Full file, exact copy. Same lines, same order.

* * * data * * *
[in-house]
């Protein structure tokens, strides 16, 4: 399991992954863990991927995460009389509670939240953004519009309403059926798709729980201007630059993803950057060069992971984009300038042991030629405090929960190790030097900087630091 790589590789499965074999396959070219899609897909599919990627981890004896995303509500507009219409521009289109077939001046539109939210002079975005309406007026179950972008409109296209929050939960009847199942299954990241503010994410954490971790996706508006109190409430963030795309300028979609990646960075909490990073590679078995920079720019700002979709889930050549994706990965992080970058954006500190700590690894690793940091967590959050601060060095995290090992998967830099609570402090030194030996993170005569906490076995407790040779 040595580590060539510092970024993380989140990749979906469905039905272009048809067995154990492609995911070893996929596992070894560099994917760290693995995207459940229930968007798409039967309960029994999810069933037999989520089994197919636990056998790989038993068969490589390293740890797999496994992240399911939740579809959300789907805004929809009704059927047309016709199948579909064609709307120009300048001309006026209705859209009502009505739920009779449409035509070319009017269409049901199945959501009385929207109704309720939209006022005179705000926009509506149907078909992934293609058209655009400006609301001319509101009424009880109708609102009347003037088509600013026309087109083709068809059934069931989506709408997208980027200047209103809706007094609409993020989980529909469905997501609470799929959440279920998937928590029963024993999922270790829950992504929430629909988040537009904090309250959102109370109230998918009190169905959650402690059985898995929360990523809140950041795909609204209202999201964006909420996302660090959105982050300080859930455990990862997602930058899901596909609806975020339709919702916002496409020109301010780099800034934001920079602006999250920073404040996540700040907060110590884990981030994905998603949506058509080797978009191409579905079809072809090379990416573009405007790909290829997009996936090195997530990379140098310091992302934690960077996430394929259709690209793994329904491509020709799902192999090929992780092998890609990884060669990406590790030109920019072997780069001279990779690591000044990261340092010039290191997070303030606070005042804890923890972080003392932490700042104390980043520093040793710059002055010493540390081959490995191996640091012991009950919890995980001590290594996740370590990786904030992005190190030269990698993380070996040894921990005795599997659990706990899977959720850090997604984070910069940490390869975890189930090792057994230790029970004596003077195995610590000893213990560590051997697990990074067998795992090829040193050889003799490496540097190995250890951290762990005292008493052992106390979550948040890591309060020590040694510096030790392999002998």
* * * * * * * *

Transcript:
[in-house]
């Protein structure tokens, strides 16, 4: 399991992954863990991927995460009389509670939240953004519009309403059926798709729980201007630059993803950057060069992971984009300038042991030629405090929960190790030097900087630091 790589590789499965074999396959070219899609897909599919990627981890004896995303509500507009219409521009289109077939001046539109939210002079975005309406007026179950972008409109296209929050939960009847199942299954990241503010994410954490971790996706508006109190409430963030795309300028979609990646960075909490990073590679078995920079720019700002979709889930050549994706990965992080970058954006500190700590690894690793940091967590959050601060060095995290090992998967830099609570402090030194030996993170005569906490076995407790040779 040595580590060539510092970024993380989140990749979906469905039905272009048809067995154990492609995911070893996929596992070894560099994917760290693995995207459940229930968007798409039967309960029994999810069933037999989520089994197919636990056998790989038993068969490589390293740890797999496994992240399911939740579809959300789907805004929809009704059927047309016709199948579909064609709307120009300048001309006026209705859209009502009505739920009779449409035509070319009017269409049901199945959501009385929207109704309720939209006022005179705000926009509506149907078909992934293609058209655009400006609301001319509101009424009880109708609102009347003037088509600013026309087109083709068809059934069931989506709408997208980027200047209103809706007094609409993020989980529909469905997501609470799929959440279920998937928590029963024993999922270790829950992504929430629909988040537009904090309250959102109370109230998918009190169905959650402690059985898995929360990523809140950041795909609204209202999201964006909420996302660090959105982050300080859930455990990862997602930058899901596909609806975020339709919702916002496409020109301010780099800034934001920079602006999250920073404040996540700040907060110590884990981030994905998603949506058509080797978009191409579905079809072809090379990416573009405007790909290829997009996936090195997530990379140098310091992302934690960077996430394929259709690209793994329904491509020709799902192999090929992780092998890609990884060669990406590790030109920019072997780069001279990779690591000044990261340092010039290191997070303030606070005042804890923890972080003392932490700042104390980043520093040793710059002055010493540390081959490995191996640091012991009950919890995980001590290594996740370590990786904030992005190190030269990698993380070996040894921990005795599997659990706990899977959720850090997604984070910069940490390869975890189930090792057994230790029970004596003077195995610590000893213990560590051997697990990074067998795992090829040193050889003799490496540097190995250890951290762990005292008493052992106390979550948040890591309060020590040694510096030790392999002998």